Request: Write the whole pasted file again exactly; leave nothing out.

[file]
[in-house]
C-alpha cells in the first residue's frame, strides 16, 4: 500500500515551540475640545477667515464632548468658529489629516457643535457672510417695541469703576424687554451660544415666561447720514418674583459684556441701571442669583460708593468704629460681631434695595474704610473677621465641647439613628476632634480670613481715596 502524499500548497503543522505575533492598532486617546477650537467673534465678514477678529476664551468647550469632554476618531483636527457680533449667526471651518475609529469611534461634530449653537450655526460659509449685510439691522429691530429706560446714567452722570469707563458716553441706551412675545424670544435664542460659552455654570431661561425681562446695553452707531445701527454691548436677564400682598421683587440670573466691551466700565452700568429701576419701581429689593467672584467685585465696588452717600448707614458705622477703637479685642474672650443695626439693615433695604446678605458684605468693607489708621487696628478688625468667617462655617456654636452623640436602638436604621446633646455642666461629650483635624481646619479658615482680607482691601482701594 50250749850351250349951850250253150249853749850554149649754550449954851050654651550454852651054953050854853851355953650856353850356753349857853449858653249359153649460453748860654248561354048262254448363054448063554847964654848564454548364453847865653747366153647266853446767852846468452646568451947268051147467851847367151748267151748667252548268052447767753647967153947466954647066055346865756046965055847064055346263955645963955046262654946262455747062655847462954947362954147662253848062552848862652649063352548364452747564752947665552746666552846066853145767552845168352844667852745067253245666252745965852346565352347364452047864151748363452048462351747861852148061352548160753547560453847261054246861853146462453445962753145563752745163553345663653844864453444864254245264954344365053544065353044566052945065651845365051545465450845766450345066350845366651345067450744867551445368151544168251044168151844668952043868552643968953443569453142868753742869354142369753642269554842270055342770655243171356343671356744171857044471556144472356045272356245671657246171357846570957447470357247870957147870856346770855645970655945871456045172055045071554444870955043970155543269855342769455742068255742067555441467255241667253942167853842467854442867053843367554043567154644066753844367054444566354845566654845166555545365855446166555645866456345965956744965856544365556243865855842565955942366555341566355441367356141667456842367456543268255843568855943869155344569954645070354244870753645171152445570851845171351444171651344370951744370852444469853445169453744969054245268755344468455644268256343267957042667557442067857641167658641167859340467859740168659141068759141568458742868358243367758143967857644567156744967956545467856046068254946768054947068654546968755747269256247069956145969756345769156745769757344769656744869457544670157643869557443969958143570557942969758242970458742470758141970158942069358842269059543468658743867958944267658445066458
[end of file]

[in-house]
C-alpha cells in the first residue's frame, strides 16, 4: 500500500515551540475640545477667515464632548468658529489629516457643535457672510417695541469703576424687554451660544415666561447720514418674583459684556441701571442669583460708593468704629460681631434695595474704610473677621465641647439613628476632634480670613481715596 502524499500548497503543522505575533492598532486617546477650537467673534465678514477678529476664551468647550469632554476618531483636527457680533449667526471651518475609529469611534461634530449653537450655526460659509449685510439691522429691530429706560446714567452722570469707563458716553441706551412675545424670544435664542460659552455654570431661561425681562446695553452707531445701527454691548436677564400682598421683587440670573466691551466700565452700568429701576419701581429689593467672584467685585465696588452717600448707614458705622477703637479685642474672650443695626439693615433695604446678605458684605468693607489708621487696628478688625468667617462655617456654636452623640436602638436604621446633646455642666461629650483635624481646619479658615482680607482691601482701594 50250749850351250349951850250253150249853749850554149649754550449954851050654651550454852651054953050854853851355953650856353850356753349857853449858653249359153649460453748860654248561354048262254448363054448063554847964654848564454548364453847865653747366153647266853446767852846468452646568451947268051147467851847367151748267151748667252548268052447767753647967153947466954647066055346865756046965055847064055346263955645963955046262654946262455747062655847462954947362954147662253848062552848862652649063352548364452747564752947665552746666552846066853145767552845168352844667852745067253245666252745965852346565352347364452047864151748363452048462351747861852148061352548160753547560453847261054246861853146462453445962753145563752745163553345663653844864453444864254245264954344365053544065353044566052945065651845365051545465450845766450345066350845366651345067450744867551445368151544168251044168151844668952043868552643968953443569453142868753742869354142369753642269554842270055342770655243171356343671356744171857044471556144472356045272356245671657246171357846570957447470357247870957147870856346770855645970655945871456045172055045071554444870955043970155543269855342769455742068255742067555441467255241667253942167853842467854442867053843367554043567154644066753844367054444566354845566654845166555545365855446166555645866456345965956744965856544365556243865855842565955942366555341566355441367356141667456842367456543268255843568855943869155344569954645070354244870753645171152445570851845171351444171651344370951744370852444469853445169453744969054245268755344468455644268256343267957042667557442067857641167658641167859340467859740168659141068759141568458742868358243367758143967857644567156744967956545467856046068254946768054947068654546968755747269256247069956145969756345769156745769757344769656744869457544670157643869557443969958143570557942969758242970458742470758141970158942069358842269059543468658743867958944267658445066458